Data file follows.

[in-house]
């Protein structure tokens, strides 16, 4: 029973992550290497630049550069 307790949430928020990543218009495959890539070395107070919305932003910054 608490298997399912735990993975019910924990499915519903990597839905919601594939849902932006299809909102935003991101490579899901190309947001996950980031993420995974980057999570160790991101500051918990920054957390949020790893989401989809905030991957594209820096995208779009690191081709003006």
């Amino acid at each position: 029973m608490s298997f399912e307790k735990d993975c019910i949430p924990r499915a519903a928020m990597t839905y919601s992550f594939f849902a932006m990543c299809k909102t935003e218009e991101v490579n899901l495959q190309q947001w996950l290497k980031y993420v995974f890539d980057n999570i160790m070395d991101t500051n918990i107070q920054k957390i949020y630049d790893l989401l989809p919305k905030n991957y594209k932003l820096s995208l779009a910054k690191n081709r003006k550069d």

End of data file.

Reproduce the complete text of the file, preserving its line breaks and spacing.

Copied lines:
[in-house]
């Protein structure tokens, strides 16, 4: 029973992550290497630049550069 307790949430928020990543218009495959890539070395107070919305932003910054 608490298997399912735990993975019910924990499915519903990597839905919601594939849902932006299809909102935003991101490579899901190309947001996950980031993420995974980057999570160790991101500051918990920054957390949020790893989401989809905030991957594209820096995208779009690191081709003006």
């Amino acid at each position: 029973m608490s298997f399912e307790k735990d993975c019910i949430p924990r499915a519903a928020m990597t839905y919601s992550f594939f849902a932006m990543c299809k909102t935003e218009e991101v490579n899901l495959q190309q947001w996950l290497k980031y993420v995974f890539d980057n999570i160790m070395d991101t500051n918990i107070q920054k957390i949020y630049d790893l989401l989809p919305k905030n991957y594209k932003l820096s995208l779009a910054k690191n081709r003006k550069d």